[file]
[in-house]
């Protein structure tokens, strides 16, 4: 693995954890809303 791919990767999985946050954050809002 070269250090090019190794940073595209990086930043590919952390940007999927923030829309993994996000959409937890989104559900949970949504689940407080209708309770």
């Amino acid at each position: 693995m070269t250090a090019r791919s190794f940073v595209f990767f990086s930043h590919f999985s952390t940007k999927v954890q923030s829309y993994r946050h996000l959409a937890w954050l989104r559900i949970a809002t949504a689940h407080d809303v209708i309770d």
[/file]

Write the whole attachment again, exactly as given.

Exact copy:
[in-house]
């Protein structure tokens, strides 16, 4: 693995954890809303 791919990767999985946050954050809002 070269250090090019190794940073595209990086930043590919952390940007999927923030829309993994996000959409937890989104559900949970949504689940407080209708309770």
């Amino acid at each position: 693995m070269t250090a090019r791919s190794f940073v595209f990767f990086s930043h590919f999985s952390t940007k999927v954890q923030s829309y993994r946050h996000l959409a937890w954050l989104r559900i949970a809002t949504a689940h407080d809303v209708i309770d």